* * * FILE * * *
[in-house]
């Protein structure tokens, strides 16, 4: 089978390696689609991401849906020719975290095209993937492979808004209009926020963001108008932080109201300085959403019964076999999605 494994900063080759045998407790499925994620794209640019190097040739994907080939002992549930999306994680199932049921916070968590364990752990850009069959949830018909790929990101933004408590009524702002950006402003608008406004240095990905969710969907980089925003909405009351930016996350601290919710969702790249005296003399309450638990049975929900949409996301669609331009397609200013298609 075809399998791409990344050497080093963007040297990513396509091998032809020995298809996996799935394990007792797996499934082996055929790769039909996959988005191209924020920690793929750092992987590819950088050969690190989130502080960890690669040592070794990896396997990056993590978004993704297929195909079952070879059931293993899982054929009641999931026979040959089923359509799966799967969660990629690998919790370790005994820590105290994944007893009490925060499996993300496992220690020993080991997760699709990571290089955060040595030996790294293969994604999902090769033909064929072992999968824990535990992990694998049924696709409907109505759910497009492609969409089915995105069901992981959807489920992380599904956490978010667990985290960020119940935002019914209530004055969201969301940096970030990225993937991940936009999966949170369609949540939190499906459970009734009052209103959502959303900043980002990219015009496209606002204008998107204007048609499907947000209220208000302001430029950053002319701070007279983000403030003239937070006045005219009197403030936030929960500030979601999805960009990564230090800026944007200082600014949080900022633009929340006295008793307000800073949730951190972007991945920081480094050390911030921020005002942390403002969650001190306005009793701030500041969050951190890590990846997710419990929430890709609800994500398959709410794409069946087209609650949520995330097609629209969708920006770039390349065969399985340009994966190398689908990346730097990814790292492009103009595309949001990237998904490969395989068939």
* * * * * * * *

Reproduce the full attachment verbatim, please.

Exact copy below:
[in-house]
């Protein structure tokens, strides 16, 4: 089978390696689609991401849906020719975290095209993937492979808004209009926020963001108008932080109201300085959403019964076999999605 494994900063080759045998407790499925994620794209640019190097040739994907080939002992549930999306994680199932049921916070968590364990752990850009069959949830018909790929990101933004408590009524702002950006402003608008406004240095990905969710969907980089925003909405009351930016996350601290919710969702790249005296003399309450638990049975929900949409996301669609331009397609200013298609 075809399998791409990344050497080093963007040297990513396509091998032809020995298809996996799935394990007792797996499934082996055929790769039909996959988005191209924020920690793929750092992987590819950088050969690190989130502080960890690669040592070794990896396997990056993590978004993704297929195909079952070879059931293993899982054929009641999931026979040959089923359509799966799967969660990629690998919790370790005994820590105290994944007893009490925060499996993300496992220690020993080991997760699709990571290089955060040595030996790294293969994604999902090769033909064929072992999968824990535990992990694998049924696709409907109505759910497009492609969409089915995105069901992981959807489920992380599904956490978010667990985290960020119940935002019914209530004055969201969301940096970030990225993937991940936009999966949170369609949540939190499906459970009734009052209103959502959303900043980002990219015009496209606002204008998107204007048609499907947000209220208000302001430029950053002319701070007279983000403030003239937070006045005219009197403030936030929960500030979601999805960009990564230090800026944007200082600014949080900022633009929340006295008793307000800073949730951190972007991945920081480094050390911030921020005002942390403002969650001190306005009793701030500041969050951190890590990846997710419990929430890709609800994500398959709410794409069946087209609650949520995330097609629209969708920006770039390349065969399985340009994966190398689908990346730097990814790292492009103009595309949001990237998904490969395989068939």